What the church can learn from Disney World (part 1)

OK, the church is not Disney World, thanks be to God. But after a recent trip with my family, a comment my wife and I kept making throughout our vacation was, “Disney does it right.” On the plane on the way home, I thought of some things we church people can learn from the most magical place on earth. Here are the first three…

1. One Word Message. I read this story while on the plane and thought of my Disney experience…

“During college a good friend challenged me to define my theology. John was not a Christian and he loved to provoke discussions that would force me to think deeply about the surface convictions I held from my Christian upbringing. He would often ask me the same question: ‘Can you summarize your faith in one word?’ Inevitably we would reach the point in the discussion where I was annoyed because he wouldn’t accept my answers, and he was deeply satisfied because I couldn’t give a good answer. After graduation, I became a youth pastor in a United Methodist Church. Almost five years later, I called John and left a message on his answering machine. ‘John, this is Drew. I have one word for you – grace.’ And I hung up the phone. Two weeks later, John called me and we went to lunch to discuss my answer. It seems that in the maze of practicing ministry I found the word that shaped who I was and how I understood God.” (Drew A. Dyson, Faith-Forming Junior High Ministry: Beyond Pizza 101. [Nashville: Abigindon Press, 2003], p. 14.)

Disney World knows the one word that defines its belief system, and it permeates through everything they do: Magic. From marketing, check-in at the hotel, to meals, the parks, to rides, to standing in line, everything at Disney World cultivates a sense of wonder, amazement, and the belief that “dreams really do come true.” How about us? What about you? What one word defines your faith? What one word defines your church experience? Can you name it? Whatever that word is, whether it is grace, or magic, or Jesus, or forgiveness, or something else – we can learn from Disney to make that message bold, clear, concise, and evident in our lives.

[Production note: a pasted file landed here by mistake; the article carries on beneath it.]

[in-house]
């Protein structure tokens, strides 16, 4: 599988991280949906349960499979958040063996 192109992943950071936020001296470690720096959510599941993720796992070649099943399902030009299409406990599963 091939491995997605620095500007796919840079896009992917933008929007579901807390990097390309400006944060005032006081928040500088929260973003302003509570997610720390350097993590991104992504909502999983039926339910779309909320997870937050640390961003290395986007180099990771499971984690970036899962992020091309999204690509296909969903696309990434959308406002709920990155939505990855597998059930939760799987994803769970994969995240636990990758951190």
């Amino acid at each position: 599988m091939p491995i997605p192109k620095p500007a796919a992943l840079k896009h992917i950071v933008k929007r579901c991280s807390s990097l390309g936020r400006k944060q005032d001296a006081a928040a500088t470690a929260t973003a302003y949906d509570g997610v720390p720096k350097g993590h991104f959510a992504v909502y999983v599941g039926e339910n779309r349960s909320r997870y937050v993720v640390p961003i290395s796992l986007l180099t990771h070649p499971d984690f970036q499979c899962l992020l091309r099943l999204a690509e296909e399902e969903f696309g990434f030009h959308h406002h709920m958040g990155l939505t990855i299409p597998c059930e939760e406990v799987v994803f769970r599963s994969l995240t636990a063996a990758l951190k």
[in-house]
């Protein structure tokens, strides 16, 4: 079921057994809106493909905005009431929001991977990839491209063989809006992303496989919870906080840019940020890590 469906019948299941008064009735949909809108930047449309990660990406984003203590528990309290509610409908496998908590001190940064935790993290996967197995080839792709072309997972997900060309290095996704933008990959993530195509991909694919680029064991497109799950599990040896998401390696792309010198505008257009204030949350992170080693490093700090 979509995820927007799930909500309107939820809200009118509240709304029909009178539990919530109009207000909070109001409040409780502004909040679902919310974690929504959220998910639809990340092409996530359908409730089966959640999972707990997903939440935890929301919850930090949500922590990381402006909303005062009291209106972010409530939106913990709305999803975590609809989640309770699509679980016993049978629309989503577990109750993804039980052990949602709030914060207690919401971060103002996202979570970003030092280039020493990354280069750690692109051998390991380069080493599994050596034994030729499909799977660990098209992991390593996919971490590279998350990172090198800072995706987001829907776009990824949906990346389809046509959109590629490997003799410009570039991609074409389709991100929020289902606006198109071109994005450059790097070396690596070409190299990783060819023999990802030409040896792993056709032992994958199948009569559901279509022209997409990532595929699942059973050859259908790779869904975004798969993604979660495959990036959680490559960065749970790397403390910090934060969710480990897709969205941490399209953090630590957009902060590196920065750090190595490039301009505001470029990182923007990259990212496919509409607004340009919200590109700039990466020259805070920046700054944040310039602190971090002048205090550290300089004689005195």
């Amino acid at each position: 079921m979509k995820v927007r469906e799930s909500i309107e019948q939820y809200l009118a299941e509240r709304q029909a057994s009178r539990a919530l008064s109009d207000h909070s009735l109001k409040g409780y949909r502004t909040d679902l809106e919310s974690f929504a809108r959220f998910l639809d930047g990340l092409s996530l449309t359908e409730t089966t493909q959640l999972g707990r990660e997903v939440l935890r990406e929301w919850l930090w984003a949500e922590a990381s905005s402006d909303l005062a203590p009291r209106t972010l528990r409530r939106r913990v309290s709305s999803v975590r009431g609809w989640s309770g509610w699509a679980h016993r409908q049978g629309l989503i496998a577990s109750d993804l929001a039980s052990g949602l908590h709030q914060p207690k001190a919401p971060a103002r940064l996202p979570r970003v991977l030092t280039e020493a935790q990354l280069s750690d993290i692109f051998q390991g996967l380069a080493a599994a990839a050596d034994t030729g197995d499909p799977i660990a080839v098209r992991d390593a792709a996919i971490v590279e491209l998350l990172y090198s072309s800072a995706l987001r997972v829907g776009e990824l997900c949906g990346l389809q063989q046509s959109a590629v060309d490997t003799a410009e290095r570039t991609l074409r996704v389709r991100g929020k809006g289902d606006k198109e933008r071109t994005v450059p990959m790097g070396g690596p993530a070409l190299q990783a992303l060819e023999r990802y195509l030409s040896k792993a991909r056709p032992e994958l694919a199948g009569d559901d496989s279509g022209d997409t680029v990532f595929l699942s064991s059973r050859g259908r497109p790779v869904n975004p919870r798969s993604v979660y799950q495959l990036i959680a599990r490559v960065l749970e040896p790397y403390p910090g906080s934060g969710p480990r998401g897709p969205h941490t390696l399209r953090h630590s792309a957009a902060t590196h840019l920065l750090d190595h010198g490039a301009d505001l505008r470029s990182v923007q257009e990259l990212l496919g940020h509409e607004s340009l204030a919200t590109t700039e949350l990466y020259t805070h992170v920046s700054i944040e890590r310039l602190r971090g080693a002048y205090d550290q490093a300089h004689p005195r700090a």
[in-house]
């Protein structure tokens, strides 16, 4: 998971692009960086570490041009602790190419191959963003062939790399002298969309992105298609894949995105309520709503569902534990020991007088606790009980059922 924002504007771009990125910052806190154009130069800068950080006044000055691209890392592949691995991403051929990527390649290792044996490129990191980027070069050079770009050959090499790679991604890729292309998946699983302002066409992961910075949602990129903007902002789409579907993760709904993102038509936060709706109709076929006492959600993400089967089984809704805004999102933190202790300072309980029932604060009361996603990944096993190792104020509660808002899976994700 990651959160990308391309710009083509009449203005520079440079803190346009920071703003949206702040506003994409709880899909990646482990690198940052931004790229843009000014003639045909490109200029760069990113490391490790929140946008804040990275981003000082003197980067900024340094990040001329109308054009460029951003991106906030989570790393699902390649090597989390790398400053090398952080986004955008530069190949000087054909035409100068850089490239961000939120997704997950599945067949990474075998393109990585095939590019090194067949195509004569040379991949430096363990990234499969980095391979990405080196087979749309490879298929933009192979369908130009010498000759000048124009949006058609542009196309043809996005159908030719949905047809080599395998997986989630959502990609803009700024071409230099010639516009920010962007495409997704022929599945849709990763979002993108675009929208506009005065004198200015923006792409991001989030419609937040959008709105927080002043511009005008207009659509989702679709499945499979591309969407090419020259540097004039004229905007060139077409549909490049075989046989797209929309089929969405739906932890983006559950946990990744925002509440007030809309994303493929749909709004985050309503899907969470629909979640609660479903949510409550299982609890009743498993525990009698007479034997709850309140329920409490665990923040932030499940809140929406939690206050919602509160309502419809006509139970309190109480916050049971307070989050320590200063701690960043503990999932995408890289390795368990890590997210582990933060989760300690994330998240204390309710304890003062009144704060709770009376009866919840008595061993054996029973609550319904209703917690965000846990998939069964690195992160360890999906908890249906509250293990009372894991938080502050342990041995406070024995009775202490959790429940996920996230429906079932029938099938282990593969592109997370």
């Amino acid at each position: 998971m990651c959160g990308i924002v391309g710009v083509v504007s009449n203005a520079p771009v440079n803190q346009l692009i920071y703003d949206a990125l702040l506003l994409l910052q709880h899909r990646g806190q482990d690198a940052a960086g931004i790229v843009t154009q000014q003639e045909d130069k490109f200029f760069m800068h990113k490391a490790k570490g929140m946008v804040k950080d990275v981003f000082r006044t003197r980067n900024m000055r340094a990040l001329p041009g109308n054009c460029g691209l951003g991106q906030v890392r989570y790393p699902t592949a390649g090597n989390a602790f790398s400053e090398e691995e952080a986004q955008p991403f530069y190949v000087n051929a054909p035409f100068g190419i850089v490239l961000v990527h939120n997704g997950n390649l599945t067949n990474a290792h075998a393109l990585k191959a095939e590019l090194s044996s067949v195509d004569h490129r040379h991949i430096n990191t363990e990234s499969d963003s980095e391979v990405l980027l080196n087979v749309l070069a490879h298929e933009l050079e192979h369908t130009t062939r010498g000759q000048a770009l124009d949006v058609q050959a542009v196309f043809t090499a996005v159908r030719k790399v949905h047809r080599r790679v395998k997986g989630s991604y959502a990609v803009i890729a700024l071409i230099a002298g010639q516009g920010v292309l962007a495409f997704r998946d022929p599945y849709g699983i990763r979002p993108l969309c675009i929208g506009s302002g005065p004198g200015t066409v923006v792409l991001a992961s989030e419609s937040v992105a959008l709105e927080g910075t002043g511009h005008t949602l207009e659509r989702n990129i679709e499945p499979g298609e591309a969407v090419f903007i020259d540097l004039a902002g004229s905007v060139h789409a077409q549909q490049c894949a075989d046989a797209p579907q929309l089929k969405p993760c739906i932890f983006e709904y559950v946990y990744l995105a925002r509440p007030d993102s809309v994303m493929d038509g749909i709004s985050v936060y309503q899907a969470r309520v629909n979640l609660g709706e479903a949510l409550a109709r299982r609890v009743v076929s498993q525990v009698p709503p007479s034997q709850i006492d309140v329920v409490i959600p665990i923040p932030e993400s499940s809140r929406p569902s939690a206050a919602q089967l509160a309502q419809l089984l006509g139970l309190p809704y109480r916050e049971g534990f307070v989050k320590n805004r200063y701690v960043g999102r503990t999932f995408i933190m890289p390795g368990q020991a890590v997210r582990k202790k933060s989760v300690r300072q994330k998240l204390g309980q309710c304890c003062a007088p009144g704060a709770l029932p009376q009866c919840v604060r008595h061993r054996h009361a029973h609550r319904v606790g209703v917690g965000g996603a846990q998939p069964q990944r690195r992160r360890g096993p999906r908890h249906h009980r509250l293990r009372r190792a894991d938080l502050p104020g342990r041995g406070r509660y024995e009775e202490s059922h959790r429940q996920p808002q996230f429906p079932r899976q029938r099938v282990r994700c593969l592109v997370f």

2. Hospitality. I am convinced that every organization, secular or sacred, profit or nonprofit, should have hospitality training with Disney. Every person that works there: from hotel and meal providers, from the characters and the people that guide the group to stand in line to meet them, to the personnel managing rides, from shuttle drivers to people taking out the trash…every single person who works at Disney’s primary job is making people feel welcome, cared for, important, and part of the community while they are there. The other tasks they have been asked to do are secondary. The atmosphere created allows people to relax, be themselves, tend to what they are doing while being changed by the experience. Can you imagine running the church that way? What if every person at church, from pastor and worship leaders, ushers and musicians, fellowship providers, Sunday school teachers, committees, choirs, and every member saw their primary role as one that provided welcome, care and inclusion into what we were doing. Why? So that those who join us feel important and are changed by the experience. People would not only visit, but return, and long to come back. When we left our Disney hotel the greeters said to us, “See you in six months.” I don’t think we’ll be going back in May, but it made me feel like they were pleased we came. What if each visitor at church was told by those sitting around them, “I’m glad you worshiped with us today, see you next Sunday” with that same warm smile?